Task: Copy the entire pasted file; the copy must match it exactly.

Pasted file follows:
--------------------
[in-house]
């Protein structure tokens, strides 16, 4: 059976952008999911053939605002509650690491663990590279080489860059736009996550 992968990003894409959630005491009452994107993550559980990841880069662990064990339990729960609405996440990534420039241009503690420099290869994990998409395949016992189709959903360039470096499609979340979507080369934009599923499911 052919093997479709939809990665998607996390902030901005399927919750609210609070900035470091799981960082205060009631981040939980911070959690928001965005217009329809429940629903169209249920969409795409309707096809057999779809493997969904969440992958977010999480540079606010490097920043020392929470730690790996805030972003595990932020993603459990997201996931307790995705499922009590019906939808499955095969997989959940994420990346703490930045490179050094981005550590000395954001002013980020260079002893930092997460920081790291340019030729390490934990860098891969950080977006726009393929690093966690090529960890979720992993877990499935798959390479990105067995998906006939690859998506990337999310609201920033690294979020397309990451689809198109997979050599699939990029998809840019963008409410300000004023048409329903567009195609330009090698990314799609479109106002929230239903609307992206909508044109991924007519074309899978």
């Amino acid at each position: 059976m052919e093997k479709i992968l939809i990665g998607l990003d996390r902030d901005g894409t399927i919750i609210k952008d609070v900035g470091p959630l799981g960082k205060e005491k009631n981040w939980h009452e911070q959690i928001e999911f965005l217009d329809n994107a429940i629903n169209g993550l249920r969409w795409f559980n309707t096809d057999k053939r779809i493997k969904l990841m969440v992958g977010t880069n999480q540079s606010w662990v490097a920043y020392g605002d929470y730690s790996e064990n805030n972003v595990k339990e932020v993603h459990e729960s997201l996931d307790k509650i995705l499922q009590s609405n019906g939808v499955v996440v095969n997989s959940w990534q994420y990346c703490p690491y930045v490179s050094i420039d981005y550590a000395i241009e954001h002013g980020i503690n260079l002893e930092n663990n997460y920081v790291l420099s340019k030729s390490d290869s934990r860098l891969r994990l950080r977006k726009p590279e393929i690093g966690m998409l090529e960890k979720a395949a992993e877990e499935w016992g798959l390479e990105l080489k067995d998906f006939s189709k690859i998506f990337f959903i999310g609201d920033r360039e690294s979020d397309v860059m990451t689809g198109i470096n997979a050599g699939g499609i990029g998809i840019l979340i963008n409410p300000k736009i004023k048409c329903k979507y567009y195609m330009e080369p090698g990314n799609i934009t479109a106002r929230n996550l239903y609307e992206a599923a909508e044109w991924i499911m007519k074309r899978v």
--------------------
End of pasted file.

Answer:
[in-house]
């Protein structure tokens, strides 16, 4: 059976952008999911053939605002509650690491663990590279080489860059736009996550 992968990003894409959630005491009452994107993550559980990841880069662990064990339990729960609405996440990534420039241009503690420099290869994990998409395949016992189709959903360039470096499609979340979507080369934009599923499911 052919093997479709939809990665998607996390902030901005399927919750609210609070900035470091799981960082205060009631981040939980911070959690928001965005217009329809429940629903169209249920969409795409309707096809057999779809493997969904969440992958977010999480540079606010490097920043020392929470730690790996805030972003595990932020993603459990997201996931307790995705499922009590019906939808499955095969997989959940994420990346703490930045490179050094981005550590000395954001002013980020260079002893930092997460920081790291340019030729390490934990860098891969950080977006726009393929690093966690090529960890979720992993877990499935798959390479990105067995998906006939690859998506990337999310609201920033690294979020397309990451689809198109997979050599699939990029998809840019963008409410300000004023048409329903567009195609330009090698990314799609479109106002929230239903609307992206909508044109991924007519074309899978």
């Amino acid at each position: 059976m052919e093997k479709i992968l939809i990665g998607l990003d996390r902030d901005g894409t399927i919750i609210k952008d609070v900035g470091p959630l799981g960082k205060e005491k009631n981040w939980h009452e911070q959690i928001e999911f965005l217009d329809n994107a429940i629903n169209g993550l249920r969409w795409f559980n309707t096809d057999k053939r779809i493997k969904l990841m969440v992958g977010t880069n999480q540079s606010w662990v490097a920043y020392g605002d929470y730690s790996e064990n805030n972003v595990k339990e932020v993603h459990e729960s997201l996931d307790k509650i995705l499922q009590s609405n019906g939808v499955v996440v095969n997989s959940w990534q994420y990346c703490p690491y930045v490179s050094i420039d981005y550590a000395i241009e954001h002013g980020i503690n260079l002893e930092n663990n997460y920081v790291l420099s340019k030729s390490d290869s934990r860098l891969r994990l950080r977006k726009p590279e393929i690093g966690m998409l090529e960890k979720a395949a992993e877990e499935w016992g798959l390479e990105l080489k067995d998906f006939s189709k690859i998506f990337f959903i999310g609201d920033r360039e690294s979020d397309v860059m990451t689809g198109i470096n997979a050599g699939g499609i990029g998809i840019l979340i963008n409410p300000k736009i004023k048409c329903k979507y567009y195609m330009e080369p090698g990314n799609i934009t479109a106002r929230n996550l239903y609307e992206a599923a909508e044109w991924i499911m007519k074309r899978v």